Skip to content

Book Review: The Nine by Jeffrey Toobin

The subtitle to Jeffrey Toobin’s The Nine is “Inside the Secret World of the Supreme Court”. Having read The Brethren: Inside the Supreme Court by Bob Woodward and Closed Chambers: The Rise, Fall, and Future of the Modern Supreme Court by Edward Lazarus, I was excited about Toobin documenting the court in more recent times but skeptical of any secret world that the title purported. Toobin’s book mainly encompasses the Rehnquist Court from the late 1980’s and the beginning of the Robert’s court up to around 2008. The period of time from Breyer’s nomination in 1994 to the O’Connor and Rehnquist departures in 2005 was the longest that 9 Justices served together. Toobin explores throughout the book each of the Justices’ nominations, backgrounds, character, personality, legal philosophy and political philosophy. As the book progresses more emphasis than ever is put on political ideology.

Toobin profiles all 9 of the Justices but focuses much more heavily on Sandra Day O’Connor and Anthony Kennedy for the fact that they are the two whose vote swung so many decisions. Clarence Thomas is portrayed as a gregarious and outgoing fellow but bitter and pushing a legal and political philosophy that is so out of touch to be compared to the 19th Century court. As he spends more time on the bench the impression given by Toobin is that he is mailing it in, in fact in one year he never asked one question throughout all the oral arguments. Scalia, Ginsburg, and Stevens are portrayed as highly intelligent but married to one side or the other. Rehnquist is portrayed as a keen administrator who as his career progressed became less involved in affecting the law as he was in making sure it was efficiently processed. Breyer and Souter had more light shown in their direction. Souter was notable because of the distinctly odd or ascetic lifestyle he lives, he still only uses a fountain pen for example. Breyer, a pragmatist and worldly justice, developed a great relationship with O’Connor and also influenced much of how the Court decided in those 11 years.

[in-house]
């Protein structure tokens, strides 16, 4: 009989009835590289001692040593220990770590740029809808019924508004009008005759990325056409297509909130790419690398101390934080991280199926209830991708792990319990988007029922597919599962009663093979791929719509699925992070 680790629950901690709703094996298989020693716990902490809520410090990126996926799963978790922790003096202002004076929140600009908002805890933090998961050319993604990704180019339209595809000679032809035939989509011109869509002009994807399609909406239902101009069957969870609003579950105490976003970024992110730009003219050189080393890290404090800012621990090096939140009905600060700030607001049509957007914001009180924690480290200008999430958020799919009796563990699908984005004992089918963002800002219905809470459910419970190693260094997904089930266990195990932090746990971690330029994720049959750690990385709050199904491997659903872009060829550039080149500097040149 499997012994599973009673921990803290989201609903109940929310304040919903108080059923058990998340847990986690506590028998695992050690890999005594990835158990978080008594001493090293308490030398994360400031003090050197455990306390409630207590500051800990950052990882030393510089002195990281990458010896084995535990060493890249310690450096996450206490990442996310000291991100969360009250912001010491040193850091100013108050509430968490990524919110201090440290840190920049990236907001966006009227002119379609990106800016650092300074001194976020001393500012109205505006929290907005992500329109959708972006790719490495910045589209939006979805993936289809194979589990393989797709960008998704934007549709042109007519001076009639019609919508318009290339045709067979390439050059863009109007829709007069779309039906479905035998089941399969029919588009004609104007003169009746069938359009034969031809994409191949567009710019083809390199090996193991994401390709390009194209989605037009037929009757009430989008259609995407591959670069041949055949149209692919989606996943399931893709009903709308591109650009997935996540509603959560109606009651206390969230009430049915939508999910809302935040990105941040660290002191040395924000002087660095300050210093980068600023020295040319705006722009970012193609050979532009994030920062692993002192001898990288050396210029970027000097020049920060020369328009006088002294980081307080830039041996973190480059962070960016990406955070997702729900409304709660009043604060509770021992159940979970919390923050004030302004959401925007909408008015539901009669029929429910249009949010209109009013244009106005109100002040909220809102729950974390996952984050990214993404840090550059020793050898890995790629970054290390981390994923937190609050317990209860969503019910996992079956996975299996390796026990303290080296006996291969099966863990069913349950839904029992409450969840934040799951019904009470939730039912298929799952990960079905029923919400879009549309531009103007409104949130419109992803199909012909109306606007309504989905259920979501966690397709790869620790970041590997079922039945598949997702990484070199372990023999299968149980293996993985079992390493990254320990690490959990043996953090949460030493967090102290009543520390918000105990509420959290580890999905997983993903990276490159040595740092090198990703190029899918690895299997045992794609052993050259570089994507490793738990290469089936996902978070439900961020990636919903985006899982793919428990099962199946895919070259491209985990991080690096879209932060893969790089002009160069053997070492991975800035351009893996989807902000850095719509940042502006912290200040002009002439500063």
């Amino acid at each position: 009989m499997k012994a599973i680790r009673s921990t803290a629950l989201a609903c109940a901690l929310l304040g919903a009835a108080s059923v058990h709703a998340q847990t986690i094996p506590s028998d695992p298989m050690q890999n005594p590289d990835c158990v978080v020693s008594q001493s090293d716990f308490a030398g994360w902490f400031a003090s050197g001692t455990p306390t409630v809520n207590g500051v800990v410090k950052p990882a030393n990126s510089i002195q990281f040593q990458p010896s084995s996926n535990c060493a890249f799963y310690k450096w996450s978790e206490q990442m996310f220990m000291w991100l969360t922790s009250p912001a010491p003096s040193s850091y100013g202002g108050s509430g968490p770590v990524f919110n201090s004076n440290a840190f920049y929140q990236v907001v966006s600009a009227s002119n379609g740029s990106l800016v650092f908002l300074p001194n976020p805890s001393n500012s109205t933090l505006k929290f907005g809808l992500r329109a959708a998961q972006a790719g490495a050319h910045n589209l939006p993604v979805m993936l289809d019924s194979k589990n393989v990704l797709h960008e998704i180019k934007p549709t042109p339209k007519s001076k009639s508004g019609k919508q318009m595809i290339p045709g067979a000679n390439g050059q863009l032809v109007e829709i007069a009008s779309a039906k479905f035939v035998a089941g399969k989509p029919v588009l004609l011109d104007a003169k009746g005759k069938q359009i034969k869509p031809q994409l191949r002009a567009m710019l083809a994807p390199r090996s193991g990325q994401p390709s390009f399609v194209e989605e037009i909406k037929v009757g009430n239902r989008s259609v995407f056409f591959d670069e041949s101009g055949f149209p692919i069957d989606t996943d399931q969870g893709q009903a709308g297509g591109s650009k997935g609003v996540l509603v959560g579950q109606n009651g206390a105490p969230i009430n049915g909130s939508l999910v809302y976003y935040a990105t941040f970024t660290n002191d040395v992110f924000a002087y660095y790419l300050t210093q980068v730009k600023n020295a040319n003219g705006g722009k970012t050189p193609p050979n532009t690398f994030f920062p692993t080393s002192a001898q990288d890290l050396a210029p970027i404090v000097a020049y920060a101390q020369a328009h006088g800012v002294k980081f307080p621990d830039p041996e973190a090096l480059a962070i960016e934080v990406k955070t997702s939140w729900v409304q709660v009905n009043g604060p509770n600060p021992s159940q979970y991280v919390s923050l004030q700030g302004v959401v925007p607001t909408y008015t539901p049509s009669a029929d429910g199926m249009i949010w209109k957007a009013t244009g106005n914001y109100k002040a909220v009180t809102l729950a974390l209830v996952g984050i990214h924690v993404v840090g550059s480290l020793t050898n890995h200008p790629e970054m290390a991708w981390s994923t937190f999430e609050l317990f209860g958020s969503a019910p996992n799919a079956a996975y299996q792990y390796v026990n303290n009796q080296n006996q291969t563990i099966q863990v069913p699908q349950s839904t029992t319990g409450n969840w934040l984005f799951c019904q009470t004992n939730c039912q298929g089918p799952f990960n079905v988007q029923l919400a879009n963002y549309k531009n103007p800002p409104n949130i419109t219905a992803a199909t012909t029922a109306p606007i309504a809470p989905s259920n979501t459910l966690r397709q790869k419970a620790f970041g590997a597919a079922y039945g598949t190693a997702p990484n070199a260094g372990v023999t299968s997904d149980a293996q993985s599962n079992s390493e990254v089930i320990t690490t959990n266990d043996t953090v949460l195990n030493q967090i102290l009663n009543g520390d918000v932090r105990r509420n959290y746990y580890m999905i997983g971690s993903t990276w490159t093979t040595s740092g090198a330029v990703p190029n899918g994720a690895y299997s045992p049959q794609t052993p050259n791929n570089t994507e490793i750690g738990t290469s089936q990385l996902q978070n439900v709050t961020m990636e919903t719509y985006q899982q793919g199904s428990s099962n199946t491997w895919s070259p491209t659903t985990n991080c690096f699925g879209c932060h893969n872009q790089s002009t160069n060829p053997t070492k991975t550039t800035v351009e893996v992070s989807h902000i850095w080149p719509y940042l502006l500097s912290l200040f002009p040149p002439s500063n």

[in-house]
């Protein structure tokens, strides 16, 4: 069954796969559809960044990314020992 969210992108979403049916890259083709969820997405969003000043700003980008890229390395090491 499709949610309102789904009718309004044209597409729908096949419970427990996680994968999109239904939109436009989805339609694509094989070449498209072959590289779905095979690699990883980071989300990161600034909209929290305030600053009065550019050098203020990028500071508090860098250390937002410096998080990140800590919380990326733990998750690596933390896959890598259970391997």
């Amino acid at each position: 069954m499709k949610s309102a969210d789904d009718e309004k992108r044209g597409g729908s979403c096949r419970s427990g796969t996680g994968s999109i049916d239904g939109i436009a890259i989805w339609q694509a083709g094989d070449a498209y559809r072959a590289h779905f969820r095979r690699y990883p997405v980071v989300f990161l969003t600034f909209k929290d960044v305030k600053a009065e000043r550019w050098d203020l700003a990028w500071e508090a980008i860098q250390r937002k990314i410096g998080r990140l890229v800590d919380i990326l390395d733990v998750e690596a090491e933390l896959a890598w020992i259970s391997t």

Perhaps the biggest focus on an individual case in this book was the monumental Bush v. Gore. Toobin describes the history briefly and illustrates the hubris of the Justices and their political motivations. It was, perhaps, one of the Supreme Court’s worst moments in history along with cases like Dred Scott. However, much of the book is not about specific case law as opposed to the generalities of the Justice’s political and legal thinking. That makes the book much more of a narrative and perhaps more entertaining than other Supreme Court tomes. Toobin does a wonderful job at showing just how fragile the law really is because it exists as the whims of 9 Justices and when they change one can be sure that the law will shift too. The old myth of the Justices only being arbiters of the law not creators of the law is shattered by Toobin, especially when he exemplifies how quickly the Robert’s Court, which made a dramatic lurch to the right, was apt to turn over major precedents.

Toobin’s look into the modern Supreme Court was enlightening but also disheartening as one ponders the thought of a Supreme Court filled with extremists and the damage they may cause. Unlike the rest of our nation’s government, the Supreme Court is not accountable to anyone but themselves. Justices like O’Connor were always quick to measure how the Public felt at large with her rulings and that is one reason she was so effective. If anything, in The Nine: Inside the Secret World of the Supreme Court Toobin illustrates the best and the worst of the Supreme Court system, but like most systems it is usually only as good as the people that occupy it.